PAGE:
The situation isn't quite so drastic for my intellectual ambitions. My brain, luckily, works much better than my body. But it has made me think a bit. Because some of my ambitions were the ambitions of that sleek, fast, young me, the one with lots of hair. What are my true ambitions in terms of writing now? How have they changed? What are my plans for pursuing these ambitions, if ambitions they still are?

I think 2013 will be a year for finding some of these answers. A year for looking into that mirror and figuring out who is looking out.


Alex J. Cavanaugh said...

Sounds like the adult you needs some new goals and ambitions.
The body getting old just sucks, no matter what your shape. I try to keep in shape but there are days when my body reminds me how fast I am approaching fifty.
And belated happy birthday!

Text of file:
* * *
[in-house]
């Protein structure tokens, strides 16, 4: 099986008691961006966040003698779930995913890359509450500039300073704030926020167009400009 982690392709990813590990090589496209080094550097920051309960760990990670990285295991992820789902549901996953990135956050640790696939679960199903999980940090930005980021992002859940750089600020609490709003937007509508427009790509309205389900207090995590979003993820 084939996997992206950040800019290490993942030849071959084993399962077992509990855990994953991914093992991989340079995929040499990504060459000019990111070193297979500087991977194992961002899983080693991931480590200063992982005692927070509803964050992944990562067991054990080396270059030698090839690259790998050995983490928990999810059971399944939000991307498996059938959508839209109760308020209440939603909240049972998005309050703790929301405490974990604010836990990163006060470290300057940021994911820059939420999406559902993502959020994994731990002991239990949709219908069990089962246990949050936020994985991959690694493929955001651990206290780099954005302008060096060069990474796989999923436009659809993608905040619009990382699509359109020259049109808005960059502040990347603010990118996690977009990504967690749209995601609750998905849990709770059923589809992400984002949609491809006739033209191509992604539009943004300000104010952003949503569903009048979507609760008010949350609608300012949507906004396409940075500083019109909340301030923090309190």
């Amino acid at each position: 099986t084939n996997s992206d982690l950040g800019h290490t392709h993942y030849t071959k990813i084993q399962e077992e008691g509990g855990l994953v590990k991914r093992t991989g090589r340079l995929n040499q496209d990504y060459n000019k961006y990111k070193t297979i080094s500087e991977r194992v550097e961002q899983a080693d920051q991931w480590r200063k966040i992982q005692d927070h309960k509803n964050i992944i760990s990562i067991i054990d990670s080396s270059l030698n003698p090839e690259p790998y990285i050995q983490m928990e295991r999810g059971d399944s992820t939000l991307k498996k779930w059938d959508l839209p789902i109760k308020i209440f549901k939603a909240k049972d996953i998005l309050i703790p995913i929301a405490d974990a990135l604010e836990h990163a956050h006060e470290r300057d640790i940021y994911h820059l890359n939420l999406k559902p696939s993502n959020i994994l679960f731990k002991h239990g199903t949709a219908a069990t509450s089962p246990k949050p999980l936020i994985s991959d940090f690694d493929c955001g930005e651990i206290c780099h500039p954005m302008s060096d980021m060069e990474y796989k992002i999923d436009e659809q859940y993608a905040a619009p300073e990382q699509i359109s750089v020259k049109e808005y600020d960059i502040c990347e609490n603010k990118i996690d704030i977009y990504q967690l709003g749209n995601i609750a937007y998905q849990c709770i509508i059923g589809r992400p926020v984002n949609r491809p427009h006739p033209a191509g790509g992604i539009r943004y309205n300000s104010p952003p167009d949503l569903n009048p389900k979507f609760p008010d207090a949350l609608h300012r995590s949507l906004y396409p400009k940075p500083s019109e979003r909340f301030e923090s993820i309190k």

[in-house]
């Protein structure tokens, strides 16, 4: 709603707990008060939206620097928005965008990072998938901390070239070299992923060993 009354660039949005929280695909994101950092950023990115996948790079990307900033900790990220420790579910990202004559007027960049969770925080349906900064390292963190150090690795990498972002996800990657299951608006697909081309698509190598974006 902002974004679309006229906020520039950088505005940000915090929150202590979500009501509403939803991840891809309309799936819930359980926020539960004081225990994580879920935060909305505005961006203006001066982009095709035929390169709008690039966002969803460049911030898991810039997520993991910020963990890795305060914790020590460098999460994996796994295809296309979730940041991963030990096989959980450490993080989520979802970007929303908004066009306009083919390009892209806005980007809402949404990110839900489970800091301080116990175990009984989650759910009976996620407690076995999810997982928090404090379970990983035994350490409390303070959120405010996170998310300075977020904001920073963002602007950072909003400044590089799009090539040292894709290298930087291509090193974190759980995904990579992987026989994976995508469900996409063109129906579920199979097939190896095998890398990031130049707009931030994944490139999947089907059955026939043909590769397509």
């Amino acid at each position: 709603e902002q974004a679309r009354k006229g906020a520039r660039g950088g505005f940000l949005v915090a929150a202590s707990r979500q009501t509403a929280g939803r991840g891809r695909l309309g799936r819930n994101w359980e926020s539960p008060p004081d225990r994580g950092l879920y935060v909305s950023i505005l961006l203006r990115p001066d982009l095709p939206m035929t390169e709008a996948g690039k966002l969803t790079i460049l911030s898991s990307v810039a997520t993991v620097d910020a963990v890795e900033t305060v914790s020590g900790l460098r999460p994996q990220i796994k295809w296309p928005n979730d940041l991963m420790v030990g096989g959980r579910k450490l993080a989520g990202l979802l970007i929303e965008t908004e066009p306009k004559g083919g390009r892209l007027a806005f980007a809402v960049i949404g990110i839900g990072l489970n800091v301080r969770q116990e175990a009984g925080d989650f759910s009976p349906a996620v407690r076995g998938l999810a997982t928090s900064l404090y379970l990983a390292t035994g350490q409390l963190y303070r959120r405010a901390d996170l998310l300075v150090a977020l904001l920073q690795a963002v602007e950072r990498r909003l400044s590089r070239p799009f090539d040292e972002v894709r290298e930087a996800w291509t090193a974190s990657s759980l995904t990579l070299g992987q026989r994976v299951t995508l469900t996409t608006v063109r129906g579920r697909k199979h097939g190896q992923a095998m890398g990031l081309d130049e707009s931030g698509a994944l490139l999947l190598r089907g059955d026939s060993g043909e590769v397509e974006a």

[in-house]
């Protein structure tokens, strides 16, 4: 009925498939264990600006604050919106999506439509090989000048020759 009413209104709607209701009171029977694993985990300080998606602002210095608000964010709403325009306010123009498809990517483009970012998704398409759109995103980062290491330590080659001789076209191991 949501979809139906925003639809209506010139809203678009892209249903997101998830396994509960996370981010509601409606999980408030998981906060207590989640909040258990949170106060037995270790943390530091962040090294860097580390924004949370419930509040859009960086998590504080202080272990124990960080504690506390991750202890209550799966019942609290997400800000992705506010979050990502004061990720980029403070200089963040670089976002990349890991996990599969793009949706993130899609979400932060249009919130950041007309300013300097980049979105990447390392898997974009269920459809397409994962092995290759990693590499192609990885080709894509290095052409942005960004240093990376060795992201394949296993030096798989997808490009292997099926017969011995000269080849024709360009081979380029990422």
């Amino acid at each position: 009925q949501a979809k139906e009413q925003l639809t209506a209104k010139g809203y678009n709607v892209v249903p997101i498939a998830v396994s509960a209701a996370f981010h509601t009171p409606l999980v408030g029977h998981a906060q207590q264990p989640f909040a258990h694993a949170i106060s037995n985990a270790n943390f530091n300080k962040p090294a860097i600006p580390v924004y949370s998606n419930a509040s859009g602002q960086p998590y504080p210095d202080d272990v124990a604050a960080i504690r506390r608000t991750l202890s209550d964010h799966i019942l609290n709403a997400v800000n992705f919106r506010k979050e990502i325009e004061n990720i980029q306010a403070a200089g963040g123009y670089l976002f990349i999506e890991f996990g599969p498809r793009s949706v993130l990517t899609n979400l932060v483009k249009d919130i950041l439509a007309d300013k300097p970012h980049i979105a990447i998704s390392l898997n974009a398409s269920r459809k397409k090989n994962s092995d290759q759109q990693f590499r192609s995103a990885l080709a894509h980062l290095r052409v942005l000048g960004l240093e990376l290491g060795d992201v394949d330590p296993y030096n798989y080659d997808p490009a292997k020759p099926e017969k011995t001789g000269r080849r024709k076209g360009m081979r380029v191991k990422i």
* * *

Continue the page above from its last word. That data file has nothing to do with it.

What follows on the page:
Mieke Zamora-Mackay said...

I think it interesting that at about the same age, I went through this exact same thing. The fact that I was aging stressed me out completely. I used to joke about declaring that I refused to be older than 37. I even celebrated the age about two times after.

Things change. Our outlooks change too. We evolve with time. At least, we should.

Nate Wilson said...

I identify with this completely. In my teens, I was a runner (though a 5-minute mile was a dream for me even then). My early 20s, a tennis player, racquetballer and golfer. My late 20s, a volleyballer. Now that I'm into my mid-30s, I sometimes miss the more active life, but not the aches and pains that go with it as you age. I'm happy being a dad, and an aspiring writer and improviser.

Happy belated birthday, Bryan! And best of luck determining what you want to be and do next.

Susan Kaye Quinn said...

It's completely natural to mourn the passing of anything, even parts of your life (or youth).

I've always had the goal of aging gracefully (as opposed to fighting it). What I found was that my brain refused to age at all! The body, yes, but the brain is constantly remaking itself, seeking new mountains to climb, new youthful challenges.

I wish you the best on your journey to find your new adventure in 2013!

D.G. Hudson said...